Landscaping: Depending on the time of year – if it’s right now, Fall, get the leaves up and off the ground. Rake out gardens and pick up sticks. Cut down any low hanging branches or twigs. Removed dead shrubs and make sure the property is well-edged.

Spruce Up Your Kitchen: No need to gut and rebuild. Add value by replacing cabinet hardware, the faucet in the sink, even appliances if they are dented or overused. Repaint walls and even cabinets.

The Bottom Line: There are so many ways to upgrade your home before you sell it and literally up the value by thousands. A simple change of light switch and outlet covers make a world of difference. So, if you are waiting until Spring to list your home, spend the dark Winter months knocking off a to-do list!

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Get owner’s title insurance and buy your home with confidence
Your long home-buying journey is almost over. You found the home you love, the seller agreed to your offer and now it’s time for closing. Of course, there’s a lot to think about right now, and the last thing you want is something to go wrong. So make sure you work with an experienced closing agent to help ensure the details come together and everything runs smoothly.

As soon as the seller accepts your offer, the behind-the-scenes work begins. You can expect closing to happen within 30 to 90 days.

  1. Select a Closing Agent: If you are working with a real estate agent, with your permission, he or she may place an order with a closing agent as soon as your sales contract is accepted. The closing agent can be a title company, an escrow company or a settlement company. Most homebuyers rely on their real estate agents to select a closing agent – someone they work with regularly and know to be professional, reliable and efficient. However, you can choose your own closing agent if you wish. The closing agent will oversee the closing process and make sure everything happens in the right order and on time, without unnecessary delays or glitches.
  2. Draw up an Escrow Agreement: First, a contract or escrow agreement is drafted, which the closing agent reviews for completeness and accuracy. The agent will also put your deposit into an escrow account, where the funds will remain until closing.
  3. Title Search is Conducted: Once the title order is placed, the title company conducts a search of the public records. This should identify any issues with the title such as liens against the property, utility easements, and so on. If a problem is discovered, most often the title professional will take care of it without you even knowing about it. After the title search is complete, the title company can provide a title insurance policy.
  4. Shop for Title Insurance: There are two kinds of title insurance coverage: a Lender’s policy, which covers the lender for the amount of the mortgage loan; and an Owner’s policy, which covers the homebuyer for the amount of the purchase price. If you are obtaining a loan, the bank or lender will typically require that you purchase a Lender’s policy. However, it only protects the lender. It is always recommended that you obtain an Owner’s policy to protect your investment. The party that pays for the Owner’s policy varies from state to state, so ask your settlement agent for guidance. before closing.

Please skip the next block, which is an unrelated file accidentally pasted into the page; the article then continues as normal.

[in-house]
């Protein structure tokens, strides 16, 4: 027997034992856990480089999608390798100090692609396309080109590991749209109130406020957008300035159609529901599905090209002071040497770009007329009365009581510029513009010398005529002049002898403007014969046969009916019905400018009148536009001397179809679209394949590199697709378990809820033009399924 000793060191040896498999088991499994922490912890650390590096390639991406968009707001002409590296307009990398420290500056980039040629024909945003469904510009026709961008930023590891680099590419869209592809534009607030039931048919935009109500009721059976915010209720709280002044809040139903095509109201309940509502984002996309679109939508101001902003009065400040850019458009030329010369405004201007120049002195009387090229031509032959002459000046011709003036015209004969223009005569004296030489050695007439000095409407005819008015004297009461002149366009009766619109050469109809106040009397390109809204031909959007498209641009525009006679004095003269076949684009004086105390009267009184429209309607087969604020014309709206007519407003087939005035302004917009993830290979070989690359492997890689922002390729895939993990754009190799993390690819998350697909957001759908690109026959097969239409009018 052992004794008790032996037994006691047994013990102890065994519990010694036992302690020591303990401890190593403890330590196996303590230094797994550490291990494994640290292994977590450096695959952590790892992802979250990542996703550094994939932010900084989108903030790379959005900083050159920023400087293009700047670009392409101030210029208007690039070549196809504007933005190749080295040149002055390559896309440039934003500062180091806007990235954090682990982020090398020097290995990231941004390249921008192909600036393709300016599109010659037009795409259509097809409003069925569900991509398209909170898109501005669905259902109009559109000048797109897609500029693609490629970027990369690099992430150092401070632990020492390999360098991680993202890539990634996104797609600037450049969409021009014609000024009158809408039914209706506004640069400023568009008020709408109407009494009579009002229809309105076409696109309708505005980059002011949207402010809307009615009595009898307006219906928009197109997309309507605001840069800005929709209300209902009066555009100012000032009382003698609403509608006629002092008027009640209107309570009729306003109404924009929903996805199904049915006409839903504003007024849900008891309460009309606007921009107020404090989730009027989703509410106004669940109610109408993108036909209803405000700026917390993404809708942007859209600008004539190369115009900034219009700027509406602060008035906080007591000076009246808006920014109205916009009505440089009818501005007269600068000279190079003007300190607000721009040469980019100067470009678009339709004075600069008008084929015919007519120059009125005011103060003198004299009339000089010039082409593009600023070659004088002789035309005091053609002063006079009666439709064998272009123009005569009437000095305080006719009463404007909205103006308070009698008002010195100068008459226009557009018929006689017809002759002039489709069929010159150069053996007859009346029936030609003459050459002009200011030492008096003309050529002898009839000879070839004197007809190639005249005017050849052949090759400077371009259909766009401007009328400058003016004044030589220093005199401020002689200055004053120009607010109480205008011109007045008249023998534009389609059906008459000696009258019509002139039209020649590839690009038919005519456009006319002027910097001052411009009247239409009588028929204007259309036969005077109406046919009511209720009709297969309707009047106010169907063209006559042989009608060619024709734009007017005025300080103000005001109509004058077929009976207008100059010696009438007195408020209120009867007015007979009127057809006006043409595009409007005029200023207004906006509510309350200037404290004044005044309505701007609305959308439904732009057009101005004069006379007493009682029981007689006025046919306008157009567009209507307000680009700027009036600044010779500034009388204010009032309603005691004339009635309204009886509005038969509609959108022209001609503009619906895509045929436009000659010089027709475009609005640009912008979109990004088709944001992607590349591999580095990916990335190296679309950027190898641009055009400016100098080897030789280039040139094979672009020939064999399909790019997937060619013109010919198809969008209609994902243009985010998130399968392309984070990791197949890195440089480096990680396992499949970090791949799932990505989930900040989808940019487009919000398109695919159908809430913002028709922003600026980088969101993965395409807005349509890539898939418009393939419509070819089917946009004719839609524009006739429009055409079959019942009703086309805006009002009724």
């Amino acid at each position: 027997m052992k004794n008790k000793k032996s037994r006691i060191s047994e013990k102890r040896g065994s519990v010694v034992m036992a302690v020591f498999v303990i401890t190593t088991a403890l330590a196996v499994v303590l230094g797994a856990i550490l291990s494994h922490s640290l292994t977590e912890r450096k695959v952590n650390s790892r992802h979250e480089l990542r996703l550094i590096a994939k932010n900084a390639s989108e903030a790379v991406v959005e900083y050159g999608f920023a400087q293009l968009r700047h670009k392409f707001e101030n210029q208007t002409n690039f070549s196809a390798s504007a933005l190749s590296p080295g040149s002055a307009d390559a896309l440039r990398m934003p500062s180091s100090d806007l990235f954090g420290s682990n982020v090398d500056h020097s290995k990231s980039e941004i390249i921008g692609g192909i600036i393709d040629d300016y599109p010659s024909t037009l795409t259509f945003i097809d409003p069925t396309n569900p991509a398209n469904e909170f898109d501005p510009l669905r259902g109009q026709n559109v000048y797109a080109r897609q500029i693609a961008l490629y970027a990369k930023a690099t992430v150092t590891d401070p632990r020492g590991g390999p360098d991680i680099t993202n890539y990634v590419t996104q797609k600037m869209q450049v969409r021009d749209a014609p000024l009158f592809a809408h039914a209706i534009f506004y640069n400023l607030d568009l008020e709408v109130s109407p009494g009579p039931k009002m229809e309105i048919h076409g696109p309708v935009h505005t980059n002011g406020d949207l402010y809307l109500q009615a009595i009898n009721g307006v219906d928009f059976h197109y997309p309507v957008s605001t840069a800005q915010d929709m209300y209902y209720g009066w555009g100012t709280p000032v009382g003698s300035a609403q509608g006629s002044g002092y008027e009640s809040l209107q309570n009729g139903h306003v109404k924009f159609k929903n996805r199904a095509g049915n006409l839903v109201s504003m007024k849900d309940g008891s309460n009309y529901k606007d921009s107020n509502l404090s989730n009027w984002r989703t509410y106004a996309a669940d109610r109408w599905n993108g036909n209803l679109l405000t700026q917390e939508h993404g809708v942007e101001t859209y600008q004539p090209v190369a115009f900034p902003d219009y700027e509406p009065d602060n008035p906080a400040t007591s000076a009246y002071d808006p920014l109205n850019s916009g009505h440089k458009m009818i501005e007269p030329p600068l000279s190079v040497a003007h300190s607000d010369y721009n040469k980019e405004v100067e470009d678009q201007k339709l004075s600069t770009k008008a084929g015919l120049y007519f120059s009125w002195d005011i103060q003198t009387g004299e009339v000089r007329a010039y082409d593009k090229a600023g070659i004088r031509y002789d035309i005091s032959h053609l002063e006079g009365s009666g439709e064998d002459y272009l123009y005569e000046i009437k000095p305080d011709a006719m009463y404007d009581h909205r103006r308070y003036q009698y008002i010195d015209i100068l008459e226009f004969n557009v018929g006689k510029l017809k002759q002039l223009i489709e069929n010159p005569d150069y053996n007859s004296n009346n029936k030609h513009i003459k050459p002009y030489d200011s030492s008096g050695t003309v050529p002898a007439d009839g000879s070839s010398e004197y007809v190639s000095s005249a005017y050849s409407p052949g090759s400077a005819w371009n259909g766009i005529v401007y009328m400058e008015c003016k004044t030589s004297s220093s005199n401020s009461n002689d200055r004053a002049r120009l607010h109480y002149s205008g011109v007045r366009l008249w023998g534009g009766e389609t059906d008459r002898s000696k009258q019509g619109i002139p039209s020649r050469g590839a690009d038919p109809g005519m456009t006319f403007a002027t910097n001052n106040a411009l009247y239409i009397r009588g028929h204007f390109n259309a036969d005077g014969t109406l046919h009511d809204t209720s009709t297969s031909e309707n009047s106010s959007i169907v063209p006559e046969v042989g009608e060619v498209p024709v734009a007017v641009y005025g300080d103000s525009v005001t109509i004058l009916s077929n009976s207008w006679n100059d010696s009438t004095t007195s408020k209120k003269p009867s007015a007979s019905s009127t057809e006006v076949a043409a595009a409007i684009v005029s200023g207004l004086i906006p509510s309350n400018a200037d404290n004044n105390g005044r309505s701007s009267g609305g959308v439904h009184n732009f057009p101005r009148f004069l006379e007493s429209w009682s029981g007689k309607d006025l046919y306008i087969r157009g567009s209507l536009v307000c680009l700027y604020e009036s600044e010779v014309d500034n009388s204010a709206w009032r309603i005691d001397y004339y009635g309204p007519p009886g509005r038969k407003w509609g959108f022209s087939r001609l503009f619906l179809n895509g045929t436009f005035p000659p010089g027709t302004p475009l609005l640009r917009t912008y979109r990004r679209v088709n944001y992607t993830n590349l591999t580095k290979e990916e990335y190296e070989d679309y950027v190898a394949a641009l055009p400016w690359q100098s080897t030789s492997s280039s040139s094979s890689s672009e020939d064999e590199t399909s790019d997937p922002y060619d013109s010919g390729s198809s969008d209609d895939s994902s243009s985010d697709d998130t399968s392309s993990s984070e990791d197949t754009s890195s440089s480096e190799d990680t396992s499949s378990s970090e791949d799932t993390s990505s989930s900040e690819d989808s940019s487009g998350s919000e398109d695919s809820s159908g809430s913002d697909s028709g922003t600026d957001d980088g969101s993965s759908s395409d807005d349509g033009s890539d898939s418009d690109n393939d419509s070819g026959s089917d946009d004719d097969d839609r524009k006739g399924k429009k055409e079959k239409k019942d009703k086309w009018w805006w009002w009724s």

5. Obtain a Closing Disclosure: Your lender must provide a Closing Disclosure to you at least three days prior to closing. Your lender may also have a closing agent provide the Closing Disclosure to you three days before you close your transaction. If your lender makes certain significant changes between the time the Closing Disclosure form is given to you and the closing, you must be provided a new form and an additional three-business-day waiting period after the receipt of the new form. This applies if the creditor: 1: Makes changes to the APR above 1/8 of a percent for most loans (and 1/4 of a percent for loans with irregular payments or periods) 2. Changes the loan product 3. Adds a prepayment penalty to the loan. If the changes are less significant, they can be disclosed on a revised Closing Disclosure form provided to you at or before closing, without delaying the closing.
  6. The Finish Line: Prepare for Closing: As closing day approaches, the closing agent orders any updated information that may be required. Once the closing agent confirms with the lender and the seller, he or she will set a final date, time and location of the closing. On closing day, all of the behind-the-scenes work is complete. While you’ve been busy packing, ordering utilities and coordinating the movers, your closing agent has been managing the closing process so that you can rest assured, knowing all the paperwork is in order.

More Homebuyer Tips & Information
The American Land Title Association helps educate homebuyers like you about title insurance so you can protect your property rights. Check out Title First Agency to learn more about title insurance and the home closing process.

This advertising offers a brief description of insurance coverages, products and services and is meant for informational purposes only. Actual coverages may vary by state, company or locality. You may not be eligible for all of the insurance products, coverages or services described in this advertising. For exact terms, conditions, exclusions, and limitations, please contact a title insurance company authorized to do business in your location.